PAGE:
The key word above is "EQUIVALENT".

Most seasoned code officials will recognize that not every possible combination of building materials and protective coverings has been tested but a slightly different combination of materials should perform the same - as if the drywall was protecting a roof truss covered with a plywood deck.  That is why my first answer suggested that you will likely have resilient channels at 24 inches on center and a minimum of one layer of 5/8" fire-rated drywall.  But if your code official insists that you call out a UL Design number and show a detail that is exactly like that UL Design number, then that is exactly what you need to do.  If that is the type of fire inspector you are dealing with and your type of roof system has never been tested and approved with any protection, then I would recommend that you design/build a floor-ceiling assembly below the roof consisting of 9-3/8" deep 16 gauge steel joists 24" o.c., and apply two layers of drywall to the bottom of these new ceiling joists using the same resilient channels.  See UL Design L527 on page 32 of the USG Fire Resistant Assemblies.

And please don't forget to rate my answers here on AllExperts.  I am currently ranked fourth out of seven architects and, not long ago, I was at the top.

Thank you,

Richard Burton, AIA
Registered Architect
(but not licensed in Florida)
ICC Certified Plan Reviewer
NFPA Certified Fire Plan Examiner


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Richard Burton AIA


A combined total of 25 years experience with construction, architecture, and building code enforcement. Ask me about residential and commercial design. Ask me about design aesthetics, structural methods, and building something that will withstand severe weather conditions. Ask me my opinion about YOUR design ideas and I will tell you the merits of good design and challenge your thinking about practical issues. Ask me how to best find and work with your local architect and approach general contractors to get the most value for the least amount of headaches. You can ask me about improving your energy efficiency and things that are both green and practical. But don't ask me about solar panels and wind turbines unless you are currently paying your utility company 35 cents per Kilowatt. Otherwise the math does not justify the initial cost and return on investment. Ask me any building code question and how to get a building permit from the most difficult enforcement agencies.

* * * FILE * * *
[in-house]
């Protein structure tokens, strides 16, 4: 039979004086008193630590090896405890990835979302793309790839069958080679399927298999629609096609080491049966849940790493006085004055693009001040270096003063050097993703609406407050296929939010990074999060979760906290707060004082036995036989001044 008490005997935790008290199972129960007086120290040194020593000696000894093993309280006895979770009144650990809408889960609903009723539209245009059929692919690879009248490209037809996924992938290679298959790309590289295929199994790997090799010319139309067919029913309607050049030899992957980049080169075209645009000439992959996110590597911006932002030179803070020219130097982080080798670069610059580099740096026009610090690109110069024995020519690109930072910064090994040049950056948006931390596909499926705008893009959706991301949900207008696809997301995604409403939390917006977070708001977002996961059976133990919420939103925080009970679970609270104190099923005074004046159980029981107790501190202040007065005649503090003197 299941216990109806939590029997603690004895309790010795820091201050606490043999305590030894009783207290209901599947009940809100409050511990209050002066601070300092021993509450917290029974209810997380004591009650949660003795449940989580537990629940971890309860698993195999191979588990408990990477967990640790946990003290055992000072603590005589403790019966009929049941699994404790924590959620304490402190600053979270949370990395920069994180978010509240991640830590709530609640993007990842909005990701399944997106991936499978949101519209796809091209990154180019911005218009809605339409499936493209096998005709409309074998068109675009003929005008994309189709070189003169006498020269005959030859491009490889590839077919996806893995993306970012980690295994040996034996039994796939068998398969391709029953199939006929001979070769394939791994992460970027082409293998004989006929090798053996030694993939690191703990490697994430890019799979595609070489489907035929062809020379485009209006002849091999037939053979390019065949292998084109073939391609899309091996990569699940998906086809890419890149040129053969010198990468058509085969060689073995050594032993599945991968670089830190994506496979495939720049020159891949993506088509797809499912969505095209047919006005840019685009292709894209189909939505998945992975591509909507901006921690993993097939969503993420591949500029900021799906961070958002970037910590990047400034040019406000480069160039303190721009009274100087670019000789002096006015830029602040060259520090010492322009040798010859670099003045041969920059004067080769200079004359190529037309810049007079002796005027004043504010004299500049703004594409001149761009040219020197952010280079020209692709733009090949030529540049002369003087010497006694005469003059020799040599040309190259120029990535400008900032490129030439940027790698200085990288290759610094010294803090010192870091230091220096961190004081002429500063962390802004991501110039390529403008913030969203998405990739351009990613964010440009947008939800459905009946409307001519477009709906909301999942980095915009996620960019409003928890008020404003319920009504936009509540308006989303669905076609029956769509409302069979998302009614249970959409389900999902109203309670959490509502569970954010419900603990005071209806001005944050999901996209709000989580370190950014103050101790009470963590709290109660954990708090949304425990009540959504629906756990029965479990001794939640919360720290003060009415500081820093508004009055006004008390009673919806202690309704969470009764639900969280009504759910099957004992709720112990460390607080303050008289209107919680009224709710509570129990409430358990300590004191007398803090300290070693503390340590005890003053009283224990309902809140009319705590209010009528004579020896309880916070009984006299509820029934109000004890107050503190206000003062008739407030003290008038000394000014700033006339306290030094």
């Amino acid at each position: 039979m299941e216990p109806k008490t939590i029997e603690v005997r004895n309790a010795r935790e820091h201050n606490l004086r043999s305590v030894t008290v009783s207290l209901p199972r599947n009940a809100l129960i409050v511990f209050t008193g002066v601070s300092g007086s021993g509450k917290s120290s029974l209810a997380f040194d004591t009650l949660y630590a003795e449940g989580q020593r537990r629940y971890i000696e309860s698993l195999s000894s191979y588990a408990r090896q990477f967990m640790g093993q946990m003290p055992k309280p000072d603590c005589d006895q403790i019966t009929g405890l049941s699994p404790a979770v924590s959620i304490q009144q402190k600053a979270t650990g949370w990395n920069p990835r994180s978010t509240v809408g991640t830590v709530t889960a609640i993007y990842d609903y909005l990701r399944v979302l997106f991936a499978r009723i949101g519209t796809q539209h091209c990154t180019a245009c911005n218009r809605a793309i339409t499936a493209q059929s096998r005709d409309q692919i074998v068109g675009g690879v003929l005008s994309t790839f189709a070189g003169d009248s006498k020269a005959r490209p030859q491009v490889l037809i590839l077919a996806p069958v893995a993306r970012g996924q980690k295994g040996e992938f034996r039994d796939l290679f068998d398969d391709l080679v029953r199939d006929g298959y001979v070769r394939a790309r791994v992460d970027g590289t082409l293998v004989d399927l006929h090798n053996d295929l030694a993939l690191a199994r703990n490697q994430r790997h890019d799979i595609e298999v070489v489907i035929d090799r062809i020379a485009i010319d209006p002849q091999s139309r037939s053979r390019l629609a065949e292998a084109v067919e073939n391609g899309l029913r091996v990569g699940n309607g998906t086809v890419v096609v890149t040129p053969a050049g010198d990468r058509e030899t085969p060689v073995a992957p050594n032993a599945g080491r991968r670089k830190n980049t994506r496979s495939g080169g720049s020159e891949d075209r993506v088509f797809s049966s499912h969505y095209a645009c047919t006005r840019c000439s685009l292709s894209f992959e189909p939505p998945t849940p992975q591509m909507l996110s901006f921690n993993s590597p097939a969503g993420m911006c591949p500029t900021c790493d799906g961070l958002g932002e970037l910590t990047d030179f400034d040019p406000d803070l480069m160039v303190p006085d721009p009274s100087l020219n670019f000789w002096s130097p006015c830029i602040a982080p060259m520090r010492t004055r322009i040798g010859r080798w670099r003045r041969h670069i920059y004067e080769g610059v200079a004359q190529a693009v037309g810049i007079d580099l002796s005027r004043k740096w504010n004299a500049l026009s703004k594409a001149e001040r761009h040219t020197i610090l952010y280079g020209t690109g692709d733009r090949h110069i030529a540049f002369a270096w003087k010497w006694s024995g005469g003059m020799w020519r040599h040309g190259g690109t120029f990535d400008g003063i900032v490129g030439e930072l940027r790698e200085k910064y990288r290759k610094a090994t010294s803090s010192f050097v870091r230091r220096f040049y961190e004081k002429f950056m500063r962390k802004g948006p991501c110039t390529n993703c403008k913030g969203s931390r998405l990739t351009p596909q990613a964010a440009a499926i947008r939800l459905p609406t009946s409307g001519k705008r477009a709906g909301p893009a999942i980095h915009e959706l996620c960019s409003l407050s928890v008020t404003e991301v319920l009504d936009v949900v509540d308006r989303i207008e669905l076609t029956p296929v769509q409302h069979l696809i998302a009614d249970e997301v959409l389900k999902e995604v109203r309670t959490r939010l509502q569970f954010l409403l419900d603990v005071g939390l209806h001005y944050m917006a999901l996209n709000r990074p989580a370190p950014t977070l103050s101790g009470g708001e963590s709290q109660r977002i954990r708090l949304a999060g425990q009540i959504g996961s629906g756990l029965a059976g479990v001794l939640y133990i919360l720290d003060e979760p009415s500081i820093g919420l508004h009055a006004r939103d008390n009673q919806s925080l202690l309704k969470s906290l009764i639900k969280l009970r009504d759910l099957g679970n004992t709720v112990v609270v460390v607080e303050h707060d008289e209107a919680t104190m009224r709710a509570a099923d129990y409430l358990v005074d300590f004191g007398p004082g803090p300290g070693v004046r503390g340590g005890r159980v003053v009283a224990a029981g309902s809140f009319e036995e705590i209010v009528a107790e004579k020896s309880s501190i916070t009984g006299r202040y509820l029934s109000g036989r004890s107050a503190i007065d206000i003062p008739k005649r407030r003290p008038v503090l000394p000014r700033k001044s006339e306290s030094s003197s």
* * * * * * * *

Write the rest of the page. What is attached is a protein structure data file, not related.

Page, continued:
Here in the midwest, we design and build "green" in ways that make sense. My construction methods prioritize weather resistance, ease of maintenance and durability. While a graduate student in San Diego, I taught drafting and history of architecture. After working ten years for other architecture firms, I have started my firm Arrow Architecture in 2008. More than half of my work involves commercial office buildings. But my portfolio of work also includes custom homes, residential additions, home remodels, and second story additions.

President-Elect of American Institute of Architects - Lincoln, NE

B.S. Architecture - (Interior Design) University of Nebraska Lincoln 1997 Master of Architecture - (Urban Design and Professional Practice) NewSchool of Architecture - San Diego 2004 Graduated Summa Cum Laude ICC Certified Building Plans Examiner

Awards and Honors
AIA Henry Adams Medal and Certificate